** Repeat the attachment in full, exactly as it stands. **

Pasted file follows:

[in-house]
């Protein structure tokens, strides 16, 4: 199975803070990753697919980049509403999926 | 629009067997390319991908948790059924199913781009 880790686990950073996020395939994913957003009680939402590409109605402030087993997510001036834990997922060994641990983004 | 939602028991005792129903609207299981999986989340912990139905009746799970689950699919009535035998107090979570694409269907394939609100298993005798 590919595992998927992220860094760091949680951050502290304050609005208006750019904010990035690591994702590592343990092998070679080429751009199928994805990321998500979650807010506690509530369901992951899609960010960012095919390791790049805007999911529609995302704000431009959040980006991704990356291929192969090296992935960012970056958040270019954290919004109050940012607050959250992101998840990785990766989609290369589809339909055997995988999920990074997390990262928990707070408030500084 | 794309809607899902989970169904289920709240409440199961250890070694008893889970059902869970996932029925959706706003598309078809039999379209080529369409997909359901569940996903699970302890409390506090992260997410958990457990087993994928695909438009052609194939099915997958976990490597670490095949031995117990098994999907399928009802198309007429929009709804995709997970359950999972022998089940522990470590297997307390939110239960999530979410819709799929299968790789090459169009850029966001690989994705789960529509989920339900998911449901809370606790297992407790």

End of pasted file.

[in-house]
């Protein structure tokens, strides 16, 4: 199975803070990753697919980049509403999926 | 629009067997390319991908948790059924199913781009 880790686990950073996020395939994913957003009680939402590409109605402030087993997510001036834990997922060994641990983004 | 939602028991005792129903609207299981999986989340912990139905009746799970689950699919009535035998107090979570694409269907394939609100298993005798 590919595992998927992220860094760091949680951050502290304050609005208006750019904010990035690591994702590592343990092998070679080429751009199928994805990321998500979650807010506690509530369901992951899609960010960012095919390791790049805007999911529609995302704000431009959040980006991704990356291929192969090296992935960012970056958040270019954290919004109050940012607050959250992101998840990785990766989609290369589809339909055997995988999920990074997390990262928990707070408030500084 | 794309809607899902989970169904289920709240409440199961250890070694008893889970059902869970996932029925959706706003598309078809039999379209080529369409997909359901569940996903699970302890409390506090992260997410958990457990087993994928695909438009052609194939099915997958976990490597670490095949031995117990098994999907399928009802198309007429929009709804995709997970359950999972022998089940522990470590297997307390939110239960999530979410819709799929299968790789090459169009850029966001690989994705789960529509989920339900998911449901809370606790297992407790």